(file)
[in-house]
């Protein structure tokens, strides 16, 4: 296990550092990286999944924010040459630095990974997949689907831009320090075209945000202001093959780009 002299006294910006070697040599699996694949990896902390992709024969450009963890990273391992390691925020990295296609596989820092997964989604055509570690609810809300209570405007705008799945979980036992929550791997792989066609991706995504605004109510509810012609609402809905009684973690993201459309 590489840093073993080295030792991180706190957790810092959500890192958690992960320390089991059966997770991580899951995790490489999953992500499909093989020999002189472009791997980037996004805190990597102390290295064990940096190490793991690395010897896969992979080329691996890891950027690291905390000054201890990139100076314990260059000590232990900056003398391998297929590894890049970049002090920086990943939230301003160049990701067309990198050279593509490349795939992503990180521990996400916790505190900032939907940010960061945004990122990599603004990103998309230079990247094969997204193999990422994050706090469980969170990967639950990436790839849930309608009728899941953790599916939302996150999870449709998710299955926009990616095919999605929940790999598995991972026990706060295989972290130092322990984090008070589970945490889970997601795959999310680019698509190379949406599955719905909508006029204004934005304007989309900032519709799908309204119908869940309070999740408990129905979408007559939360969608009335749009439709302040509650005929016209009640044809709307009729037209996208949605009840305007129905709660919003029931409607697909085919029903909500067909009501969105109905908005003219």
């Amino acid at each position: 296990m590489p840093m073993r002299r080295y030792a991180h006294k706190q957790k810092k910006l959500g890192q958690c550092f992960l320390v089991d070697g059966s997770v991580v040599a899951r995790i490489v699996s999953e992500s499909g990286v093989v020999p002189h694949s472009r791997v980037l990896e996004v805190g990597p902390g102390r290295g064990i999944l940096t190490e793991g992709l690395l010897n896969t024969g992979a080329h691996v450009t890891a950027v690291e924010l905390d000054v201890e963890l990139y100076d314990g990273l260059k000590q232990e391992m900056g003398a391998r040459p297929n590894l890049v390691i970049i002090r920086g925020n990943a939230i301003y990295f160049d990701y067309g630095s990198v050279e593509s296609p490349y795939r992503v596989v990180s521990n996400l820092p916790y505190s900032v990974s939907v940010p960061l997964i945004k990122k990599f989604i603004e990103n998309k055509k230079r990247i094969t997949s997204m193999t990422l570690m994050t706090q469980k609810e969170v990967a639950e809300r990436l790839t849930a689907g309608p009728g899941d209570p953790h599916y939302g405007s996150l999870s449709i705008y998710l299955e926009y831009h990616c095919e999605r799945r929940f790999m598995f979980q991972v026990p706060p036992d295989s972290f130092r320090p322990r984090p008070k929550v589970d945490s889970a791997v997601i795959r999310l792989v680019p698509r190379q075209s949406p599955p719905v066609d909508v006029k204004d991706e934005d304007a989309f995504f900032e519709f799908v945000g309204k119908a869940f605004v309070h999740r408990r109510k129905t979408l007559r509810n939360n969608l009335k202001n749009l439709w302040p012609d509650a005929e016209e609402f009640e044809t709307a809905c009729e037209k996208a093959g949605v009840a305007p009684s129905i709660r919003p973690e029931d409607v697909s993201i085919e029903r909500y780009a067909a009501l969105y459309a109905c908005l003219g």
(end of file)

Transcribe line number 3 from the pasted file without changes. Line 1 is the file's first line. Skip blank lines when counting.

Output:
């Amino acid at each position: 296990m590489p840093m073993r002299r080295y030792a991180h006294k706190q957790k810092k910006l959500g890192q958690c550092f992960l320390v089991d070697g059966s997770v991580v040599a899951r995790i490489v699996s999953e992500s499909g990286v093989v020999p002189h694949s472009r791997v980037l990896e996004v805190g990597p902390g102390r290295g064990i999944l940096t190490e793991g992709l690395l010897n896969t024969g992979a080329h691996v450009t890891a950027v690291e924010l905390d000054v201890e963890l990139y100076d314990g990273l260059k000590q232990e391992m900056g003398a391998r040459p297929n590894l890049v390691i970049i002090r920086g925020n990943a939230i301003y990295f160049d990701y067309g630095s990198v050279e593509s296609p490349y795939r992503v596989v990180s521990n996400l820092p916790y505190s900032v990974s939907v940010p960061l997964i945004k990122k990599f989604i603004e990103n998309k055509k230079r990247i094969t997949s997204m193999t990422l570690m994050t706090q469980k609810e969170v990967a639950e809300r990436l790839t849930a689907g309608p009728g899941d209570p953790h599916y939302g405007s996150l999870s449709i705008y998710l299955e926009y831009h990616c095919e999605r799945r929940f790999m598995f979980q991972v026990p706060p036992d295989s972290f130092r320090p322990r984090p008070k929550v589970d945490s889970a791997v997601i795959r999310l792989v680019p698509r190379q075209s949406p599955p719905v066609d909508v006029k204004d991706e934005d304007a989309f995504f900032e519709f799908v945000g309204k119908a869940f605004v309070h999740r408990r109510k129905t979408l007559r509810n939360n969608l009335k202001n749009l439709w302040p012609d509650a005929e016209e609402f009640e044809t709307a809905c009729e037209k996208a093959g949605v009840a305007p009684s129905i709660r919003p973690e029931d409607v697909s993201i085919e029903r909500y780009a067909a009501l969105y459309a109905c908005l003219g």